15. University of Valencia • VibrioNet Europe

Carmen Amaro

The team of the Department of Microbiology and Ecology of the University of Valencia (Spain) is focused on two main areas one of basic research (lead by me) and the other of applied research to the Aquaculture industry (lead by Belen Fouz).

Basic research: main topic V. vulnificus (Vv)

Vv is an aquatic bacterial species with pathogenic potential for human and fish. The species includes a zoonotic serovar that causes a hemorrhagic septicaemia in fish called warm-water vibriosis. This serovar can sporadically infect humans and cause wound infections or even septicaemia in immunodeficient patients, which is why its presence in fish on sale constitutes a Public Health risk. Interestingly, fish and human vibriosis exhibit similar clinical presentations, where infection can lead to a severe form of the disease associated with high mortality rates, especially among immunocompromised hosts.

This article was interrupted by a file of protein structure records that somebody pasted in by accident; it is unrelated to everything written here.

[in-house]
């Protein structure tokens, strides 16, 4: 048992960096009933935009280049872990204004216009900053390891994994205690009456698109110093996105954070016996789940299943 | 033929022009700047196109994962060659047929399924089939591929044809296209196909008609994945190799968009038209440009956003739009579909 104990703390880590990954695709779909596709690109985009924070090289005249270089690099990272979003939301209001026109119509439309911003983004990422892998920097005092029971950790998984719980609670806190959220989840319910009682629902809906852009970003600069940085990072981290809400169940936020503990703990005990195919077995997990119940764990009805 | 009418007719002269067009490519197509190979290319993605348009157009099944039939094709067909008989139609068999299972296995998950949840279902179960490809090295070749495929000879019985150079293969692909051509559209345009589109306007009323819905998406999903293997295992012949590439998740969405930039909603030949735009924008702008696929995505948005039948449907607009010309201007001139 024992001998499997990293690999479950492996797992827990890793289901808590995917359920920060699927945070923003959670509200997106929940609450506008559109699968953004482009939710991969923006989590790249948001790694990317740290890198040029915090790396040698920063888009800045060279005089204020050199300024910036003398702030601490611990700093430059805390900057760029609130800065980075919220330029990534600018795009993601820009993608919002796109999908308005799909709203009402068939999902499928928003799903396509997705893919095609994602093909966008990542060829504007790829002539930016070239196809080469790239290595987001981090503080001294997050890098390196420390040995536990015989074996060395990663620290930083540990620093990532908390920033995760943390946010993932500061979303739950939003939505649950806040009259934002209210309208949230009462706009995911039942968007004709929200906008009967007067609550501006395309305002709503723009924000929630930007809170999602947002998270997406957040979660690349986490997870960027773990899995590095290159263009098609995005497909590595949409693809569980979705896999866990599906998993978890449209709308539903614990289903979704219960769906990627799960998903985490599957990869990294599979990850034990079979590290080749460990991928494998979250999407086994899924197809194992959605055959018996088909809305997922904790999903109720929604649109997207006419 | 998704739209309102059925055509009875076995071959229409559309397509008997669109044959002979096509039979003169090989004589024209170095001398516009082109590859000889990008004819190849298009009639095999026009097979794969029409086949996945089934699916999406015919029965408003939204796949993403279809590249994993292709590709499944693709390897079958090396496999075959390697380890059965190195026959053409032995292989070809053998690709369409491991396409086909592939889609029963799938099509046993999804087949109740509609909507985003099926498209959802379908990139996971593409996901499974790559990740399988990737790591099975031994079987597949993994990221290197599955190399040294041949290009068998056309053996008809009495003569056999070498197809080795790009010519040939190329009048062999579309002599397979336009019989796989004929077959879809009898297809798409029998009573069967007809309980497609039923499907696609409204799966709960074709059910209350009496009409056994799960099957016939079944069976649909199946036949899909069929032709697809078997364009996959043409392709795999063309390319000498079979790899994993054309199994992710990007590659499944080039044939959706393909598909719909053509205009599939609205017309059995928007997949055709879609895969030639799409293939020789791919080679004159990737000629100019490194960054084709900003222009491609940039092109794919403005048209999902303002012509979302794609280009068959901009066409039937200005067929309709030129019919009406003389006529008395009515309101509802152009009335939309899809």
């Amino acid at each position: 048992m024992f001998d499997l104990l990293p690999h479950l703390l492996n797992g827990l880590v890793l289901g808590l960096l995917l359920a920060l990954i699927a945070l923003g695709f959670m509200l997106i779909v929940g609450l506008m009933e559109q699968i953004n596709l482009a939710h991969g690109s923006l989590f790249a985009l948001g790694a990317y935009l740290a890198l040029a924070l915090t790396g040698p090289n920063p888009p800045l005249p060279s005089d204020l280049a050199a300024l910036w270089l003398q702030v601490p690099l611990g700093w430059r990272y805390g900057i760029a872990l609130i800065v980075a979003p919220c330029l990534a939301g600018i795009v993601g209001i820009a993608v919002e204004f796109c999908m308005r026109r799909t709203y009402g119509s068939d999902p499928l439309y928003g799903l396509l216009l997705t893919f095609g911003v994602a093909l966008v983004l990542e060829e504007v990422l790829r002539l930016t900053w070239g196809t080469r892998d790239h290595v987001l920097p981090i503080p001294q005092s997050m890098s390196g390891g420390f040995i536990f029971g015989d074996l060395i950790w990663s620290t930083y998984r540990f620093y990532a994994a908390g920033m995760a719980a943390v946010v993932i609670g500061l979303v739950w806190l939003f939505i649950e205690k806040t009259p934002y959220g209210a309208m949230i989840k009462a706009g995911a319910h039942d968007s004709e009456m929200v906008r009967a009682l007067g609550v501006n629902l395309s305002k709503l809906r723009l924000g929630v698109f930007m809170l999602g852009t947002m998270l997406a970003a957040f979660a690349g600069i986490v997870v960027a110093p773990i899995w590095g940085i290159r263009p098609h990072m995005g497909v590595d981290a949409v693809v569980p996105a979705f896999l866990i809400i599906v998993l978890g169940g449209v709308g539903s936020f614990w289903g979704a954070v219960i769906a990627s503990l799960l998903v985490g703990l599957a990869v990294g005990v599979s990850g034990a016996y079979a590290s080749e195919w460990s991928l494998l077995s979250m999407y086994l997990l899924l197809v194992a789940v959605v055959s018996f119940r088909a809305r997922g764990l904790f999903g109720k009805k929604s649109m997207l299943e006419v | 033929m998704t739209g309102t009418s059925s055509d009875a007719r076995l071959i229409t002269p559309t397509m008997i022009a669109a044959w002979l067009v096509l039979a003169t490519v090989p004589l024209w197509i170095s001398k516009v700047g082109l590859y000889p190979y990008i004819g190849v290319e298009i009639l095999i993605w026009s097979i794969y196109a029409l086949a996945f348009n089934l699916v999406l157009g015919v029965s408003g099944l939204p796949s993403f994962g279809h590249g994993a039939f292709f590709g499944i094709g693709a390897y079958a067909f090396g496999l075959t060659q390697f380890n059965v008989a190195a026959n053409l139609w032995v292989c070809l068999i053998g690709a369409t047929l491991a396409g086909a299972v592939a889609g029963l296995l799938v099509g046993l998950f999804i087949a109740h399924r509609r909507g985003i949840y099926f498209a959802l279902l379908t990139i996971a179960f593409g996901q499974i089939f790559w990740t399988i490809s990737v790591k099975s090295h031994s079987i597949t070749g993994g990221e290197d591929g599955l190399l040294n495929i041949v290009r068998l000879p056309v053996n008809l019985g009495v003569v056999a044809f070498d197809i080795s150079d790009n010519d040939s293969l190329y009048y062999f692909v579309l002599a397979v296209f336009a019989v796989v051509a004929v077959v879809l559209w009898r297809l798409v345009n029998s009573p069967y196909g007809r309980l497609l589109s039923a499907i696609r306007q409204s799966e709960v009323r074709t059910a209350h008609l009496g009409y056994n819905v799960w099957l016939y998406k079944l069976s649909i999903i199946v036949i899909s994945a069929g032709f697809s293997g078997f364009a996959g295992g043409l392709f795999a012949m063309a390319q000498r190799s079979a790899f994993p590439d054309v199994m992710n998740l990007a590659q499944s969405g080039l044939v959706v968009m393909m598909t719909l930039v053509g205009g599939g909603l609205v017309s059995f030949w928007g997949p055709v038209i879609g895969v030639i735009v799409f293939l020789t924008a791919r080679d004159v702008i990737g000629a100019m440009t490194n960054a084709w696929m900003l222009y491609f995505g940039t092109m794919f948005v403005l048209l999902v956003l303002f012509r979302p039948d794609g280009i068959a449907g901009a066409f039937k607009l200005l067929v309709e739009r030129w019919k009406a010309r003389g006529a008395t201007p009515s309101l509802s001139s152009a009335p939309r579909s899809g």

The main goal of our research is to identify common and host-specific virulence mechanism in Vv and, at the same time, to understand the emergence of the zoonotic serovar within the species.

To get this objective, we use the following approaches

  1. Comparative genomics and phylogenomic: The genomes of 45 strains isolated worlwide from different types of samples (clinical and environmental) have been sequenced and are being analyzed.
  2. Host-pathogen interactionship studies: We have selected eels and mice for in vivo experiments and eel and human cell lines for in vitro experiments. To determine the genes that are expressed by the eel against Vv, we have sequenced the eel transcriptome from PAMP-immunostimulated eels and we have designed and validated an oligonucleotide microarray (format 4x44K) from selected sequences (e-values